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When it comes to shipping goods, one of the most important factors to consider is the freight class. However, despite its significance, it is a topic that is often overlooked or misunderstood. Freight class is not only complex and deep, but it is also confusing and broad, leaving many people wondering how to find just the right freight class for their specific commodity. In this article, we will take a closer look at Freight of All Kinds (FAK), a long-time LTL strategy, and its importance in negotiating LTL pricing.

What is Freight of All Kinds (FAK)?

In LTL negotiation, the freight class is an essential input to carrier pricing. Negotiating LTL pricing can save money and simplify the shipping process, and the shipping class is part of that overall negotiation. Freight of All Kinds (FAK) is a shipping classification in LTL that allows businesses to ship multiple products with different freight classifications under one rated class.

When Should I Use FAK?

When your LTL shipment data is accurate and available, your commodity/product knowledge is clear, and you are integrated via API to carriers, using actual class, or possibly some sort of smaller tiered FAK is the better route. It results in less perceived risk from carriers when they lock in the pricing, which is often effective for 12 months at a time.


However, it is important to note that if the class mix changes over that year, and the carrier has a broad FAK in place, it can result in margin erosion, as they are incurring costs associated with higher class freight (more space occupied on trailers, higher claims amounts) but getting revenue at levels correlated with lower freight class. When a broad FAK needs to be implemented, it is usually a result of some information or process that’s missing or neglected. For some shippers and 3PLs, a broad FAK is the only way they know to go.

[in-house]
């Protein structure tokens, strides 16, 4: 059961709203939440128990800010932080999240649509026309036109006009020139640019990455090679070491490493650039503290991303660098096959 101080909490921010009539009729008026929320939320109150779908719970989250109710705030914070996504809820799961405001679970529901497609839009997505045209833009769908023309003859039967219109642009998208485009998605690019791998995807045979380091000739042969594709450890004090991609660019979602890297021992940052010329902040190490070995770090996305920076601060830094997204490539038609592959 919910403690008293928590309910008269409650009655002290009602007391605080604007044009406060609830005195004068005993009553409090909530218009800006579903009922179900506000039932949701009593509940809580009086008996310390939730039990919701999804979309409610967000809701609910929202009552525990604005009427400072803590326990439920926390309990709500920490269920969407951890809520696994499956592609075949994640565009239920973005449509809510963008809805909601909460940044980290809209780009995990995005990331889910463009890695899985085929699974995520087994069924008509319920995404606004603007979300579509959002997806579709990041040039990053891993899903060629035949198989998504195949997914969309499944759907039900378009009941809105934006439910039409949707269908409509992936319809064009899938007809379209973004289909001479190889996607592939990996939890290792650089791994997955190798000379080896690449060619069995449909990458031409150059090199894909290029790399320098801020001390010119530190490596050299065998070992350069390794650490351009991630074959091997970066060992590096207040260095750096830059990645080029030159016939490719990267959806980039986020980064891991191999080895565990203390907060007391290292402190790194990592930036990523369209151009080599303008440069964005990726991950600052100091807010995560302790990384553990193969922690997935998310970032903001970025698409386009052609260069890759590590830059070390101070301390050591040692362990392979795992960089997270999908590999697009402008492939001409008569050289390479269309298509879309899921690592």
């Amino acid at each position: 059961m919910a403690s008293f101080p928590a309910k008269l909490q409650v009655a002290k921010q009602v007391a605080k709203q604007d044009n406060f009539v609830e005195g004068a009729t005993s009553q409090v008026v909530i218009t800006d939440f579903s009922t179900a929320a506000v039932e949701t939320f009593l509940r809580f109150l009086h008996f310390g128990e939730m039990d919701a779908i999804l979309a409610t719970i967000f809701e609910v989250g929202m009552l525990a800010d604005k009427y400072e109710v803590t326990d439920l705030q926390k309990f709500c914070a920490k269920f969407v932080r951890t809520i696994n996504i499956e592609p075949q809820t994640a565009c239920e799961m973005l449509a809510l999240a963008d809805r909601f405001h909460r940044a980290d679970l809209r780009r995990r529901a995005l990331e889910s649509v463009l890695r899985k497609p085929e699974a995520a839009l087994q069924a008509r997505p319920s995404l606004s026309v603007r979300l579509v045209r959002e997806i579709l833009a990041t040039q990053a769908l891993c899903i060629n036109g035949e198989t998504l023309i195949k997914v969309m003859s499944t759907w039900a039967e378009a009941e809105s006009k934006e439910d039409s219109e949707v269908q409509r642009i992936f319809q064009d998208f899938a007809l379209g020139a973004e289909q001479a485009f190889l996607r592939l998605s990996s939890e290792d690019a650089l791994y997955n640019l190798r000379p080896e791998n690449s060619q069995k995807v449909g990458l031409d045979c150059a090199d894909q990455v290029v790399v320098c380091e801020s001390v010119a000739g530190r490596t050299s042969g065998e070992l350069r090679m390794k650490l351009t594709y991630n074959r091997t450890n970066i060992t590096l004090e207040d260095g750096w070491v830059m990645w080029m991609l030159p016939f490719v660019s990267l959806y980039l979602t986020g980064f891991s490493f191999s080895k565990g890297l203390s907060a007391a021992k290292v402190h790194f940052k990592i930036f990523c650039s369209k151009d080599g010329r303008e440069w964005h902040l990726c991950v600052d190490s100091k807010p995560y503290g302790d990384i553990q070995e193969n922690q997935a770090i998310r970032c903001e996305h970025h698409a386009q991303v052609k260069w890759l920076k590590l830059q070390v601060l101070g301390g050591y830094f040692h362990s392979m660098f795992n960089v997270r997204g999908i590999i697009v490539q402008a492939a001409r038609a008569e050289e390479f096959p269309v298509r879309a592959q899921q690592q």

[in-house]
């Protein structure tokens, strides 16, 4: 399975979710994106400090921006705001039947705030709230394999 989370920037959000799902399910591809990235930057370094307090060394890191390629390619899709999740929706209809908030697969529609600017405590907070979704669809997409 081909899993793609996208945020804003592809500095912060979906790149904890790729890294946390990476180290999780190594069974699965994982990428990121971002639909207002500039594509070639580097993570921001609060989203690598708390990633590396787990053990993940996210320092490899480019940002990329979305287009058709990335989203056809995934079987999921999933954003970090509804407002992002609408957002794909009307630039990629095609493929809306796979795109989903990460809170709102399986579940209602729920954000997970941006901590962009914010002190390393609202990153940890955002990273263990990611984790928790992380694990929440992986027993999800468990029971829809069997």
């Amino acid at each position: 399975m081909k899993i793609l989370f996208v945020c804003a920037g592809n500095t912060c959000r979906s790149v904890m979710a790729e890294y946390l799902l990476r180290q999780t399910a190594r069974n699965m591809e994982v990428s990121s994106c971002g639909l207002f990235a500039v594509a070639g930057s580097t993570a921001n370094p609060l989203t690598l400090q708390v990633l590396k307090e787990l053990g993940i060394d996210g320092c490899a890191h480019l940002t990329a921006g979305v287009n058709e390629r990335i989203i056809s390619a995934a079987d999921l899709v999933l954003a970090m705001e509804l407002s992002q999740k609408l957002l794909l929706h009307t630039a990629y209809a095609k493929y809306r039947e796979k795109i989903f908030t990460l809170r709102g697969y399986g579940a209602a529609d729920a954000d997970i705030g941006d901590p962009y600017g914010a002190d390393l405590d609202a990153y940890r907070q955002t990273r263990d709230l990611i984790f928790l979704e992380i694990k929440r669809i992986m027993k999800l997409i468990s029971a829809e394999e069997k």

In the near future, rather than requesting a broad FAK tier from carriers or even multiple tiers within the same pricing, a shipper might be inclined to capture dimensions and ask for density-driven pricing. That way, they still don’t need to figure out each individual NMFC number needed for their products, but they can simply measure and classify the freight based on the average density of the product.

To learn more about LTL Negotiations, we’ve created a white paper on the best practices our FreightPlus subject matter experts have accumulated over our 30 years in logistics. Access the LTL Negotiations White Paper Here.

In this guide you will learn:

  • The carrier’s operations and needs
  • The freight data to collect
  • Tips and tricks for negotiating